Morii’s black hair, with fine threads of silver, has been bleached a fire orange at the tips and teased (or neglected) into an Einstein halo. I cannot imagine what sort of hairstyle he’d consider ludicrous. I pass a look at the Evangeline who has accompanied us (Dominatrix Eva, which I’m suspecting is her maker’s personal favorite), but the robot is incapable of sharing the sentiment behind my eye roll. Maybe she’s not the one I’m here to steal.

“I always thought that the average Japanese family wasn’t significantly hurt when the bubble burst,” I say, to keep him talking. Quick math tells me that Morii must now be 57. My intel hadn’t provided his exact age, because virtually nothing is known about this guy before he showed up in post-Cartel Armistice Juarez seven years ago and set up his technological funhouse in the orderly lawlessness of the world’s first recognized narco-state.

“I did not know you were a student of economics, Mr. Giordano.” He gives me a sly, sideways glance that makes me nervous. It suggests a conspiracy that I’m not aware we share. “But you see, mine was not an average Japanese family. I had aristocratic roots on my mother’s side, much chest-thumping about samurai blood, while my father was common as dirt. This produced a keen sense of inadequacy that drove him, I think, and by the mid-eighties he was a well-placed executive at a major electronics concern. We had a large house with a wall and a yard and a very desirable address. We traveled, my father drove me around in his Ferrari, and he drank blue-label whiskey like it was tap water. My mother dressed like she thought she was Audrey Hepburn or Jacqueline Onassis, and might as well have been.”

“Very impressive,” I say, because he has paused to allow me to say something. The large courtyard (or small plaza) is flanked by porticos, the bone-white columns blinding under the Mexican sun. It’s barely past noon and the temperature is nearly 100 degrees. Morii is wearing a short sleeved Hawaiian shirt—the print such a vivid green it could be seen from one of those space-tourist hotels—and his skinny arms, the color of half-cooked chicken, lack the oily sheen of sunscreen. I’m hoping he won’t keep us out here too long—I’m wearing long-sleeve high-UVpro Gortex over enough sunscreen to cause an eclipse, and I can still feel dermal cells bursting like a row of microscopic firecrackers.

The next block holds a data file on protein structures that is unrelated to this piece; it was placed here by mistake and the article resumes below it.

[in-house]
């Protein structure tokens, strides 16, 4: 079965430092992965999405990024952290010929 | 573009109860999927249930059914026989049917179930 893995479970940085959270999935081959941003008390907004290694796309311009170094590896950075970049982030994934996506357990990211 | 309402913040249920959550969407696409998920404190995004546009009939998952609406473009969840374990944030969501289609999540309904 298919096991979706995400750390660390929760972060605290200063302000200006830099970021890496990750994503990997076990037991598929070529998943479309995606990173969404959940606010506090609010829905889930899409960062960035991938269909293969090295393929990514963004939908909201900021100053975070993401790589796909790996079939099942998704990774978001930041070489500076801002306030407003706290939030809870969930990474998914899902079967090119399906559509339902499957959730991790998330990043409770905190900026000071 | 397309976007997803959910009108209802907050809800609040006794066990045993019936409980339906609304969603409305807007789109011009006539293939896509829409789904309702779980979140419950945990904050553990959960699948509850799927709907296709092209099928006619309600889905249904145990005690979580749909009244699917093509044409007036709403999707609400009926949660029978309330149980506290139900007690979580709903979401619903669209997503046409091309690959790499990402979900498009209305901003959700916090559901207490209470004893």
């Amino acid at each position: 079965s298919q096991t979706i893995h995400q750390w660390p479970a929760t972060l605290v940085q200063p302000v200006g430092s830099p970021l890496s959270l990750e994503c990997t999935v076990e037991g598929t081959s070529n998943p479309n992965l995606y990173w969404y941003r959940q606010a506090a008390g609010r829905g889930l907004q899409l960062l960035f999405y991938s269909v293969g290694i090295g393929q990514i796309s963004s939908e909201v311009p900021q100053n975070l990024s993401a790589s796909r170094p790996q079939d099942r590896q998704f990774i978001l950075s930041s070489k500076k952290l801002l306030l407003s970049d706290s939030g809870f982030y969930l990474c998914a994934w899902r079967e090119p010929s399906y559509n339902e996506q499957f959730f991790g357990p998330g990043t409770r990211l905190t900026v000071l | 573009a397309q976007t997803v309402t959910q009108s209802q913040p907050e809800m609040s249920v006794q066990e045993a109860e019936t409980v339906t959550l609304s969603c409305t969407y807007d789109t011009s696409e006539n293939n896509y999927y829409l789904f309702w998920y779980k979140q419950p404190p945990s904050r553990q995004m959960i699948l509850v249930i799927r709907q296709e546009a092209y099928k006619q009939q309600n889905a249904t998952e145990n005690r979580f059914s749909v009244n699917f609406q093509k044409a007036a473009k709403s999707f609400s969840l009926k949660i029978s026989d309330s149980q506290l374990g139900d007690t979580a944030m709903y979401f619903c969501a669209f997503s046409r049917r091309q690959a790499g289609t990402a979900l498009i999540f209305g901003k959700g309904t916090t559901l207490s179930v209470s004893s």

“Very impressive,” Morii agrees. “Four years after the Nissei collapsed, he was unemployed. Two years after that, and for the rest of his career, he was part of a new class of “temporary” workers. Lower pay, fewer benefits, no pension. Currently accounting for about 55 percent of Japan’s workforce.”

“That’s quite a fall,” I allow. As Morii squints over the red-tiled roof of his compound at the cloudless, washed-out sky, the Evanatrix pinches my ass hard enough to rip off a chunk. I swat her hand away and she licks her curled red lips. I’m definitely not stealing this one.

“A poor endorsement of collectivism and playing by the rules,” Morii says.

I intercept the dominatrix-bot’s hand as she reaches for my other, unmolested cheek and glare up at her—five-eleven in platform thighboots, shrinkwrapped in gleaming black latex. I remember her last night, gleaming in synthetic perspiration, and raise an eyebrow. “Shouldn’t you be sweating in all that?”

“That response is deactivated in non-erotic contexts.” She grins. “Would you like to recontextualize?”

“I don’t heal that quickly,” I answer, letting her hand go and stepping just out of reach. Morii laughs.

He claps his hands together and looks at me with the eagerness of a schoolboy about to de-wing a bottleful of horseflies. “Would you like to see my workspace?”

Why the fuck would Colin Giordano, dissolute dealer in bootlegged decium chips, want to tour a robotics lab? Giordano sells hot processors, he doesn’t make stuff with them. I shrug, but Morii is already turning toward the rear end of the courtyard, where the colonnade gives way to a taller building, a windowless four-story cube, tiled perfectly white, like something God would use for a paperweight.

 

Up next, things go from weird to worse, and Adam’s centerpiece poster is his best (and kinkiest) yet.  Part Three!